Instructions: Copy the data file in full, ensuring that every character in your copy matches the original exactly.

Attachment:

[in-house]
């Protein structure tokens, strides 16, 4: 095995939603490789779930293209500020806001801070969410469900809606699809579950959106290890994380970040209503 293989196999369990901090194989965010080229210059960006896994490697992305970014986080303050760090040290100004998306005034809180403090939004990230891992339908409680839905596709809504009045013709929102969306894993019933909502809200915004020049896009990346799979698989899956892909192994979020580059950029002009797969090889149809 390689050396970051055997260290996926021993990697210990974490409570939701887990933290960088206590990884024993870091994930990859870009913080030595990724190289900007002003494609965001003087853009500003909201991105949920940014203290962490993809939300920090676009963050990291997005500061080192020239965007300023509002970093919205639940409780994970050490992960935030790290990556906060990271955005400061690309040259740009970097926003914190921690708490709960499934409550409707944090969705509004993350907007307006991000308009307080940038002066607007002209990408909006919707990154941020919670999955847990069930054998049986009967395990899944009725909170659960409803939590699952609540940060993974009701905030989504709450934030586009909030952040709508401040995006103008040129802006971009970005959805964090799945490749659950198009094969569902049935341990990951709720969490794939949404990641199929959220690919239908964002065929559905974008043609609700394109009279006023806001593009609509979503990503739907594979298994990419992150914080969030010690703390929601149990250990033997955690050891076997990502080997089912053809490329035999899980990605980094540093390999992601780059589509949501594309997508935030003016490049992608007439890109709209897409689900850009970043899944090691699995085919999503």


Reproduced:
[in-house]
């Protein structure tokens, strides 16, 4: 095995939603490789779930293209500020806001801070969410469900809606699809579950959106290890994380970040209503 293989196999369990901090194989965010080229210059960006896994490697992305970014986080303050760090040290100004998306005034809180403090939004990230891992339908409680839905596709809504009045013709929102969306894993019933909502809200915004020049896009990346799979698989899956892909192994979020580059950029002009797969090889149809 390689050396970051055997260290996926021993990697210990974490409570939701887990933290960088206590990884024993870091994930990859870009913080030595990724190289900007002003494609965001003087853009500003909201991105949920940014203290962490993809939300920090676009963050990291997005500061080192020239965007300023509002970093919205639940409780994970050490992960935030790290990556906060990271955005400061690309040259740009970097926003914190921690708490709960499934409550409707944090969705509004993350907007307006991000308009307080940038002066607007002209990408909006919707990154941020919670999955847990069930054998049986009967395990899944009725909170659960409803939590699952609540940060993974009701905030989504709450934030586009909030952040709508401040995006103008040129802006971009970005959805964090799945490749659950198009094969569902049935341990990951709720969490794939949404990641199929959220690919239908964002065929559905974008043609609700394109009279006023806001593009609509979503990503739907594979298994990419992150914080969030010690703390929601149990250990033997955690050891076997990502080997089912053809490329035999899980990605980094540093390999992601780059589509949501594309997508935030003016490049992608007439890109709209897409689900850009970043899944090691699995085919999503």